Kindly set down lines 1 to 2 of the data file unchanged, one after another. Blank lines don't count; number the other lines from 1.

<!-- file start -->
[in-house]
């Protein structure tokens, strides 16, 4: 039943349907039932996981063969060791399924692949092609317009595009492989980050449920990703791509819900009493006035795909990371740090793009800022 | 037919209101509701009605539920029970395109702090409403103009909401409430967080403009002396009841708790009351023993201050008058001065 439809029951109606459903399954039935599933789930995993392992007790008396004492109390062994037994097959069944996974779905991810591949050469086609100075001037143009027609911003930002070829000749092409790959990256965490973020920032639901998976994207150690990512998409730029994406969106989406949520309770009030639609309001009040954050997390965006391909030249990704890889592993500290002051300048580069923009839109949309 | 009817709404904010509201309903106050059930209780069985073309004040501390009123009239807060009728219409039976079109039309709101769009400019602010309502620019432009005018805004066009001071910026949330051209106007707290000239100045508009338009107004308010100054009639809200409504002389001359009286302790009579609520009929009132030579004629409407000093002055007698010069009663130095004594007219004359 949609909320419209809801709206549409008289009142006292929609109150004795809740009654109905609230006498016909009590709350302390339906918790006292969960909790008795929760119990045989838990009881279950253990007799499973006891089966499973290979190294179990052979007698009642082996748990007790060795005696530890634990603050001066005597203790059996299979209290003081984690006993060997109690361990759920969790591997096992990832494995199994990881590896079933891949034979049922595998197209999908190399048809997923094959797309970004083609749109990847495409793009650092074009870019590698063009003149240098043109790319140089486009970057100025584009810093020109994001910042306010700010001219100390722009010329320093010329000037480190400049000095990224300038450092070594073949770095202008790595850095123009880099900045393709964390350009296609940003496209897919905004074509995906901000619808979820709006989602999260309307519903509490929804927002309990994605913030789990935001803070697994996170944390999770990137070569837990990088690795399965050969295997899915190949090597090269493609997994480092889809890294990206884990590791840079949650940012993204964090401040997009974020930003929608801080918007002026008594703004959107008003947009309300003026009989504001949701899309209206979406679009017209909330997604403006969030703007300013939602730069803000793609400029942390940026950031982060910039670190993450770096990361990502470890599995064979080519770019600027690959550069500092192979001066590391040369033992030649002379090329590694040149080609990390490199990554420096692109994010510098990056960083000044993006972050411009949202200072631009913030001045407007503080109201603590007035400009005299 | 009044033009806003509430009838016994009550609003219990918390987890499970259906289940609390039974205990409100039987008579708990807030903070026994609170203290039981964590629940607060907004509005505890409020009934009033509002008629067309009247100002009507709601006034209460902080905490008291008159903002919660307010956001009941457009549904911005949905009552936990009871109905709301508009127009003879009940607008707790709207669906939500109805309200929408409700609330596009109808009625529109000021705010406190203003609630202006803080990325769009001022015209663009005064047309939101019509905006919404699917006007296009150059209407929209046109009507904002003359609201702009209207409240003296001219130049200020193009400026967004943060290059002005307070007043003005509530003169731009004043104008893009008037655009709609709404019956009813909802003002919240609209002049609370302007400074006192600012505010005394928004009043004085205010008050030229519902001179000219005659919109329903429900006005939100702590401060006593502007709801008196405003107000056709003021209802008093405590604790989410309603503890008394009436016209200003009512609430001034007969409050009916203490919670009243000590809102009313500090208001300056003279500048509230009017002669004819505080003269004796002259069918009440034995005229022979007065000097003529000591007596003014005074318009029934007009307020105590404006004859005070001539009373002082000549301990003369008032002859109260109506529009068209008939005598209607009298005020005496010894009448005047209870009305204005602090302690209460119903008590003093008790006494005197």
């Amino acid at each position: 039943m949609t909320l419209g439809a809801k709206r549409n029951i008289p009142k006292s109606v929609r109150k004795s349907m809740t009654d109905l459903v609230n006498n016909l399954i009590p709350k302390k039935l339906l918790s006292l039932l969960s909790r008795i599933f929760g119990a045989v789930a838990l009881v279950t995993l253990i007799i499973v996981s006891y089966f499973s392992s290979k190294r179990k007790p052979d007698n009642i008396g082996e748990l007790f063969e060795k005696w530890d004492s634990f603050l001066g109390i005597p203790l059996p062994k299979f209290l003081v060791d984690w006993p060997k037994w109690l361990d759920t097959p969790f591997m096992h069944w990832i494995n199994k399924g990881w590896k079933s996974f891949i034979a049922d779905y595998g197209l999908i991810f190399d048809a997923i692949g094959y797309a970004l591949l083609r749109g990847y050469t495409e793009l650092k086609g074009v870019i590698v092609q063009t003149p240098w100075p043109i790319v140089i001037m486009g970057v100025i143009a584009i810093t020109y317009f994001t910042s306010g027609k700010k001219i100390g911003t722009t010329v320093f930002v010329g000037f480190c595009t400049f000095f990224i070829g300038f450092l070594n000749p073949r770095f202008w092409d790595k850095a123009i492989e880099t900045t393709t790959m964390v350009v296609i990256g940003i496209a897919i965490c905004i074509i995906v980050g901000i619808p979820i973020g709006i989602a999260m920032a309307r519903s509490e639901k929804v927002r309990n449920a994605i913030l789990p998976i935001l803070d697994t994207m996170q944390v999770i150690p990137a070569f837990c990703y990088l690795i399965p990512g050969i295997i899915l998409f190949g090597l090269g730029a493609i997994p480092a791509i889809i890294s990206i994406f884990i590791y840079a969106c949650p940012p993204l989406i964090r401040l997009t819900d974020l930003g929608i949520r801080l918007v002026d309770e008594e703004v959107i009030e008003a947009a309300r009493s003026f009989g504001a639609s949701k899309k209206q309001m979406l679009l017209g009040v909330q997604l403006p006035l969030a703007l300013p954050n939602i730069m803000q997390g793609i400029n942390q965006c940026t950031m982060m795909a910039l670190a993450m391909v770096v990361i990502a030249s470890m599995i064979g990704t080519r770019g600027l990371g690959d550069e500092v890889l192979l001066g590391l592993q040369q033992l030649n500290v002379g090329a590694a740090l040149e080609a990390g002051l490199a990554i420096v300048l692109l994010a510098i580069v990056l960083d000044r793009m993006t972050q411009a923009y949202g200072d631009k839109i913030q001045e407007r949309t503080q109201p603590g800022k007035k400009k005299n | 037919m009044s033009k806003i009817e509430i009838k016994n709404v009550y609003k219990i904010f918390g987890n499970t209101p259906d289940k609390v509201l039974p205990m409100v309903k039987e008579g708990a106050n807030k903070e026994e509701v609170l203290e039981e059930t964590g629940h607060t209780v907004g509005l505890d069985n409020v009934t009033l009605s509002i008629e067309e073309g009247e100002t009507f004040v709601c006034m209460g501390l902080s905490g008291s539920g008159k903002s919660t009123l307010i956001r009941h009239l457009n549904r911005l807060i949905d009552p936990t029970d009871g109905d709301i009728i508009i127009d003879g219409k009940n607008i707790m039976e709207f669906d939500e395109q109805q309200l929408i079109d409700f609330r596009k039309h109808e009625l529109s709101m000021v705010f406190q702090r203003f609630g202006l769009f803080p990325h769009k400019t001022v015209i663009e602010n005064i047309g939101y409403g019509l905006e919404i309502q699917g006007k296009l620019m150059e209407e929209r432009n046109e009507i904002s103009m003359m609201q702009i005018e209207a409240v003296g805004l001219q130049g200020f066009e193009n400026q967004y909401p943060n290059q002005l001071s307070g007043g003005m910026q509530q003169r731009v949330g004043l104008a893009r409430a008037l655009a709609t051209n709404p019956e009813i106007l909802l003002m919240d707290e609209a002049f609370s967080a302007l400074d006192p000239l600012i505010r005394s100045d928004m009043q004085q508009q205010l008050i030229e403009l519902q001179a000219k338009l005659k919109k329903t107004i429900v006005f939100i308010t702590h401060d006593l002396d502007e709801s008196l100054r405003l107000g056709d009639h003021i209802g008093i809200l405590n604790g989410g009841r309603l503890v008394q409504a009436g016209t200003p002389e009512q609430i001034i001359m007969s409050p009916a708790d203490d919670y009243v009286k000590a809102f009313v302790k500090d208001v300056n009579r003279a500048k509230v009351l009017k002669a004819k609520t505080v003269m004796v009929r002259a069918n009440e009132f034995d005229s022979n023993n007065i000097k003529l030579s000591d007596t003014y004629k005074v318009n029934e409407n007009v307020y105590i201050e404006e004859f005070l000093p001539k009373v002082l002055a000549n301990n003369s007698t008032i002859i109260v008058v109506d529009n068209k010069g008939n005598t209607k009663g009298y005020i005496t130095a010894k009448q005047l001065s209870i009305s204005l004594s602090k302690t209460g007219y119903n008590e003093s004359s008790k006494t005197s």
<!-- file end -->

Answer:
[in-house]
């Protein structure tokens, strides 16, 4: 039943349907039932996981063969060791399924692949092609317009595009492989980050449920990703791509819900009493006035795909990371740090793009800022 | 037919209101509701009605539920029970395109702090409403103009909401409430967080403009002396009841708790009351023993201050008058001065 439809029951109606459903399954039935599933789930995993392992007790008396004492109390062994037994097959069944996974779905991810591949050469086609100075001037143009027609911003930002070829000749092409790959990256965490973020920032639901998976994207150690990512998409730029994406969106989406949520309770009030639609309001009040954050997390965006391909030249990704890889592993500290002051300048580069923009839109949309 | 009817709404904010509201309903106050059930209780069985073309004040501390009123009239807060009728219409039976079109039309709101769009400019602010309502620019432009005018805004066009001071910026949330051209106007707290000239100045508009338009107004308010100054009639809200409504002389001359009286302790009579609520009929009132030579004629409407000093002055007698010069009663130095004594007219004359 949609909320419209809801709206549409008289009142006292929609109150004795809740009654109905609230006498016909009590709350302390339906918790006292969960909790008795929760119990045989838990009881279950253990007799499973006891089966499973290979190294179990052979007698009642082996748990007790060795005696530890634990603050001066005597203790059996299979209290003081984690006993060997109690361990759920969790591997096992990832494995199994990881590896079933891949034979049922595998197209999908190399048809997923094959797309970004083609749109990847495409793009650092074009870019590698063009003149240098043109790319140089486009970057100025584009810093020109994001910042306010700010001219100390722009010329320093010329000037480190400049000095990224300038450092070594073949770095202008790595850095123009880099900045393709964390350009296609940003496209897919905004074509995906901000619808979820709006989602999260309307519903509490929804927002309990994605913030789990935001803070697994996170944390999770990137070569837990990088690795399965050969295997899915190949090597090269493609997994480092889809890294990206884990590791840079949650940012993204964090401040997009974020930003929608801080918007002026008594703004959107008003947009309300003026009989504001949701899309209206979406679009017209909330997604403006969030703007300013939602730069803000793609400029942390940026950031982060910039670190993450770096990361990502470890599995064979080519770019600027690959550069500092192979001066590391040369033992030649002379090329590694040149080609990390490199990554420096692109994010510098990056960083000044993006972050411009949202200072631009913030001045407007503080109201603590007035400009005299 | 009044033009806003509430009838016994009550609003219990918390987890499970259906289940609390039974205990409100039987008579708990807030903070026994609170203290039981964590629940607060907004509005505890409020009934009033509002008629067309009247100002009507709601006034209460902080905490008291008159903002919660307010956001009941457009549904911005949905009552936990009871109905709301508009127009003879009940607008707790709207669906939500109805309200929408409700609330596009109808009625529109000021705010406190203003609630202006803080990325769009001022015209663009005064047309939101019509905006919404699917006007296009150059209407929209046109009507904002003359609201702009209207409240003296001219130049200020193009400026967004943060290059002005307070007043003005509530003169731009004043104008893009008037655009709609709404019956009813909802003002919240609209002049609370302007400074006192600012505010005394928004009043004085205010008050030229519902001179000219005659919109329903429900006005939100702590401060006593502007709801008196405003107000056709003021209802008093405590604790989410309603503890008394009436016209200003009512609430001034007969409050009916203490919670009243000590809102009313500090208001300056003279500048509230009017002669004819505080003269004796002259069918009440034995005229022979007065000097003529000591007596003014005074318009029934007009307020105590404006004859005070001539009373002082000549301990003369008032002859109260109506529009068209008939005598209607009298005020005496010894009448005047209870009305204005602090302690209460119903008590003093008790006494005197």